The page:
I come from a humble Puerto Rican family where achieving advanced education was not possible for many of my family members. My mother, especially, struggled to make ends meet by working laborious jobs, most of which were in a factory.
I saw early that her and my other family members’ small wages did not compensate for their tireless efforts; and like so many other young Latinos I learned the value of responsibility and hard work at an early age by serving as a translator, negotiator and personal accountant for both my parents.
It was in my mother and other family members’ experiences that I found the motivation to achieve my highest potential and always be proud of my Latina roots. In my sophomore year of college, I founded HOLA (Hispanic Organization for Latino Awareness), which was the first Latino Organization of its kind at Hiram College.
This organization increased the cultural awareness of many on campus and was comprised of a diverse group of students. I spent my entire freshman year researching other organizations and contacting as many people as possible to make sure my organization would run smoothly and effectively. Creating this organization increased my leadership and communication skills and reflected my desire to interact and educate people from diverse backgrounds.
In the process, I learned a lot from the people in the organization and about myself. It also connected me to so many incredible people and opened so many doors including the opportunity to serve on the NCLR Líderes Summit Staff Team and eventually become a Secondary Spanish teacher in the city of Detroit.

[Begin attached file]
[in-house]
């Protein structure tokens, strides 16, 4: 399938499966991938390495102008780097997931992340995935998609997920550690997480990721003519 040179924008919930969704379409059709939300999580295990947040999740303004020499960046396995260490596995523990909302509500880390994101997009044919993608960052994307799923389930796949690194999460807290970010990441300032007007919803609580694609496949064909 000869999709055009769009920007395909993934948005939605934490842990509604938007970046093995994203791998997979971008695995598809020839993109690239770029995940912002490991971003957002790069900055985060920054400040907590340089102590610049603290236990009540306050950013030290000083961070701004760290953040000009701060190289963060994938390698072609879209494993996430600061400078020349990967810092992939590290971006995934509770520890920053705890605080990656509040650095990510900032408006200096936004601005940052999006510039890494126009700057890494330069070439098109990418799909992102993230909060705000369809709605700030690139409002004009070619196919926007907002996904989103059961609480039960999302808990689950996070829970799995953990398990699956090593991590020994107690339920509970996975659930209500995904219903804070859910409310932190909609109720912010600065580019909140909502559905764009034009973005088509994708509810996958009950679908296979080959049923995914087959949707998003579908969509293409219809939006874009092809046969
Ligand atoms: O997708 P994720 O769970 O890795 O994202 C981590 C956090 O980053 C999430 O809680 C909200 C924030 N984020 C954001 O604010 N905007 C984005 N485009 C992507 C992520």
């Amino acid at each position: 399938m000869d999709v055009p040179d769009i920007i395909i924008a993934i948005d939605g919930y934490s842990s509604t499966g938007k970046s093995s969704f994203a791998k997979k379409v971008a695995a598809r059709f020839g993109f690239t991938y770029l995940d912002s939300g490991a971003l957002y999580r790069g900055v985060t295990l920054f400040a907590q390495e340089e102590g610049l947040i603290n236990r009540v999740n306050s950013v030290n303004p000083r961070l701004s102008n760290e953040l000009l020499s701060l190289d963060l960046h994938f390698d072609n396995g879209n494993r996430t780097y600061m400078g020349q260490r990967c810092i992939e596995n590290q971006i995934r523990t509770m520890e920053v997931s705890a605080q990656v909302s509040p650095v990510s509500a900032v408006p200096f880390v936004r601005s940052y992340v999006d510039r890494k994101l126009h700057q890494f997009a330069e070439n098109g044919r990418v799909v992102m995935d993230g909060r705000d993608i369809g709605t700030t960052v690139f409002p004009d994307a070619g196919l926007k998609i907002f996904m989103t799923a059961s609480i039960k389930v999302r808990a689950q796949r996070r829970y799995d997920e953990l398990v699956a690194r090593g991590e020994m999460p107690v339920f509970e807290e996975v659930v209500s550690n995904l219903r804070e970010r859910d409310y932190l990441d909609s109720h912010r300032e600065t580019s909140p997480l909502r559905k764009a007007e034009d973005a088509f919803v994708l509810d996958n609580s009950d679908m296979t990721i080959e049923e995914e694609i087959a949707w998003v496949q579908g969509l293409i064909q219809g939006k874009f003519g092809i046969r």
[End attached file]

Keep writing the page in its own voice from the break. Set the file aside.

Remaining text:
After graduating from college, I increased my level of civic engagement and now work on the campaign to free Oscar Lopez Rivera, a Puerto Rican political prisoner who has been unjustly imprisoned for over 31 years. I also participate in many other community endeavors including volunteer work, tutoring and fundraising. I encourage any of you reading this to be as involved as possible and to never forget or be ashamed of your roots. You’ll never know where you are going if you don’t remember where you came and you’ll never know how far you can go until you’re ready to try.
I, myself, have always been fascinated by the mind and how it operates, especially the mind of teenagers and the societal problems that they face. I took courses in college in both psychology and sociology due to my interest in both fields. Psychology always intrigued me due to the opportunity to provide counseling and psychological support to children, adolescents and their families. Sociology intrigued me due to the opportunity to help tackle and research the societal problems faced by people from different backgrounds and age groups, such as the lack of Hispanic students graduating from high school and pursing higher education.
I plan on obtaining a Ph.D. in one of these fields. Afterward I hope to open or help run a non-profit in a neighborhood most in need of psychological assistance, like my hometown, Cleveland, Ohio.
So my advice to you is to dream as large as possible, take risks, network as much as you can and value the connections you make. I’m still on my journey, myself, learning everyday and taking notes with every step I take; so value humility and don’t be afraid to make your Latin@ mark on the world!!
Melissa Santana was born and raised in Cleveland, Ohio and recently moved to Detroit, Michigan to teach Secondary Spanish. She currently serves as a member of the National Boricua Human Rights Network, citizen philanthropist for Detroit 4 Detroit and is a private tutor/enrichment teacher for the Detroit Public School system and Dominican Literacy Center. She is a proud graduate of Hiram College, where she majored in psychology and sociology. She was a member of the 2010 and 2012 Líderes Summit Staff Team in San Antonio, Texas and Las Vegas, Nevada.